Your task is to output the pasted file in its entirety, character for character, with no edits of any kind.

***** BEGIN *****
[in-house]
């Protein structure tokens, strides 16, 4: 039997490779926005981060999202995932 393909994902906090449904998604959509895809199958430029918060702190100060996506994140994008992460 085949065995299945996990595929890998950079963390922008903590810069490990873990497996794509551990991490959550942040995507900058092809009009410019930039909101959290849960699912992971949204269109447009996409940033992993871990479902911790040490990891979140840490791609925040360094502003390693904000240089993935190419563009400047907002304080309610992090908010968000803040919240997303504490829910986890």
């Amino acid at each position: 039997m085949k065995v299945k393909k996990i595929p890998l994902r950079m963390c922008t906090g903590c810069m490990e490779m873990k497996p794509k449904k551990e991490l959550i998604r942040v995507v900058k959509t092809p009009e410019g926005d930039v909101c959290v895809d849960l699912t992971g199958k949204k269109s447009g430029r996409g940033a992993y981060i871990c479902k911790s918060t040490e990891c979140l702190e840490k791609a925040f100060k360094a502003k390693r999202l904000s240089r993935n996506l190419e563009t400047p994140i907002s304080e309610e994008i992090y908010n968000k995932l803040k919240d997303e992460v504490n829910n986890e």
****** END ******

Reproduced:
[in-house]
């Protein structure tokens, strides 16, 4: 039997490779926005981060999202995932 393909994902906090449904998604959509895809199958430029918060702190100060996506994140994008992460 085949065995299945996990595929890998950079963390922008903590810069490990873990497996794509551990991490959550942040995507900058092809009009410019930039909101959290849960699912992971949204269109447009996409940033992993871990479902911790040490990891979140840490791609925040360094502003390693904000240089993935190419563009400047907002304080309610992090908010968000803040919240997303504490829910986890």
């Amino acid at each position: 039997m085949k065995v299945k393909k996990i595929p890998l994902r950079m963390c922008t906090g903590c810069m490990e490779m873990k497996p794509k449904k551990e991490l959550i998604r942040v995507v900058k959509t092809p009009e410019g926005d930039v909101c959290v895809d849960l699912t992971g199958k949204k269109s447009g430029r996409g940033a992993y981060i871990c479902k911790s918060t040490e990891c979140l702190e840490k791609a925040f100060k360094a502003k390693r999202l904000s240089r993935n996506l190419e563009t400047p994140i907002s304080e309610e994008i992090y908010n968000k995932l803040k919240d997303e992460v504490n829910n986890e």